In the addictions referred to by Dr. Sepah, the ‘conditioned stimulus’ is, for example, the presence of a specific food that triggers the response of ‘eat emotionally’. The mobile phone, or a computer, starts the behavior of ‘Internet gaming’. Etc.

This is why one of the Cognitive-Behavioral Therapies (CBT) techniques used in ‘Dopamine Fasting’ is ‘stimulus control’.

‘Stimulus control’ consists of something as logical as, for example: ‘’Move the stimulus away or make it difficult to access’. If we do not have the mobile phone or the computer at hand, it is difficult for us gaming online.

The ‘Dopamine Fasting 2.0’ recommends the use of another CBT technique called ‘exposure and response prevention’. It is about, after the conditioned stimulus, exposing we to the negative internal sensations that derive from not participating in the conditioned response.

To do this, we can, as Dr. Sepah suggests:

“Notice  when the impulse arises, and that thoughts and feelings you are experiencing at this time.”

Or “observe the desire to engage in the conditioned response and come and go to it without giving into it.”

In short, it is about weakening the ‘classic conditioning’ to restore behavioral flexibility.

Now let’s look at Dopamine Fasting from the point of view from NeuroQuotient®

First, let’s get closer to the NeuroQuotient® language. From now on, let’s talk about neuro behaviors. A neuro behavior is a habit or a pattern of behavior that unites doing, thinking and feeling, and that has neuronal substrates.

With the ‘Dopamine fasting’, then, addictive neuro behaviors are treated. Neuro behaviors that are impulsively triggered and resulting from a classical conditioned learning. Behind these neuro behaviors there are some neural pathways that, as the Hebb, principle tells us, are reinforced with their use. Cognitive-Behavioral Therapies (CBT) try to stop using them so that these neural connections are weakened.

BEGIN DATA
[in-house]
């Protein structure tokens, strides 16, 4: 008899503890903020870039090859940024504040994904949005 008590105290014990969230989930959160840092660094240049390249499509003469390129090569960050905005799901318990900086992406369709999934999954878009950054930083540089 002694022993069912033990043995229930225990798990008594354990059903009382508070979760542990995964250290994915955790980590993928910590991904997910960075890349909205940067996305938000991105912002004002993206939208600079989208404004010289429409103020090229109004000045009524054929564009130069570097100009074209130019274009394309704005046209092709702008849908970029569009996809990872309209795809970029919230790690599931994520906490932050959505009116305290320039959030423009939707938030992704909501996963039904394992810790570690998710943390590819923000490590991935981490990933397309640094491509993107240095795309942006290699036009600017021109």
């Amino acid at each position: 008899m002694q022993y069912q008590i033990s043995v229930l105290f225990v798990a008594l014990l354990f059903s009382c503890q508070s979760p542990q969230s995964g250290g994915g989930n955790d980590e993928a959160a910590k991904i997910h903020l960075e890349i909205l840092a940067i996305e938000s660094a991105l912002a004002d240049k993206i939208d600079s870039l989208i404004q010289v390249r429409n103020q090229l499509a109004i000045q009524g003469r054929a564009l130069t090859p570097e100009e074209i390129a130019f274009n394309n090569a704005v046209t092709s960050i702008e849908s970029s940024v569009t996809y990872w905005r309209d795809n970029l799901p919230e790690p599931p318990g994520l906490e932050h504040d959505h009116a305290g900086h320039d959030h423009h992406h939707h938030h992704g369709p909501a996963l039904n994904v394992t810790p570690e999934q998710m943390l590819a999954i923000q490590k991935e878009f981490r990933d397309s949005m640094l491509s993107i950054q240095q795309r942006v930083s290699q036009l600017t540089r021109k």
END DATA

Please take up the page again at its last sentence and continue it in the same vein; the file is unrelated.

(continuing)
Where does the great impact of the post of ‘Dopamine Fasting 2.0’ come from?

We have no doubt that the explanation of the impact of the article is in its title, ‘Dopamine Fasting’. Specifically, in the word dopamine. The word dopamine appeals. It is a word that ‘seems’ to include its own meaning. Dopamine suggests doping, drug, pleasure. But, we say ‘seems’ because pleasure, as we saw in a previous post Neuroscience and coaching. Neurocoaching for leadership – NeuroQuotient®. It is not in dopamine, but in endorphins. Dopamine is at the beginning of neurobehavior, in motivation. It is also in anticipation of the reward, in wanting, as Dr. McCallum tells us, not pleasure.

Where are the stimuli that trigger impulsively the addictive behaviors? Are them only about external stimuli?

It is clear that there are external cues that act as conditioned stimuli (certain foods, the mobile phone, …). The sensory perception of these signals triggers the corresponding addictive neuro behaviors.

But our sensory brain that connects with the limbic systems, does not distinguish between signals directly perceived from those imagined or remembered. We come back to the wanting. It is likely that the trigger, the stimulus, of addictive neurobehavior is in our thinking or imagination or in the internal sensations. Many times the impulse is not generated directly by the presence of a specific food or mobile phone, etc. It can be enough of thinking about them or even by an unconscious internal sensation.

For this reason we would add a CBT based on becoming aware of what the real trigger is and where it is and what happens just before it.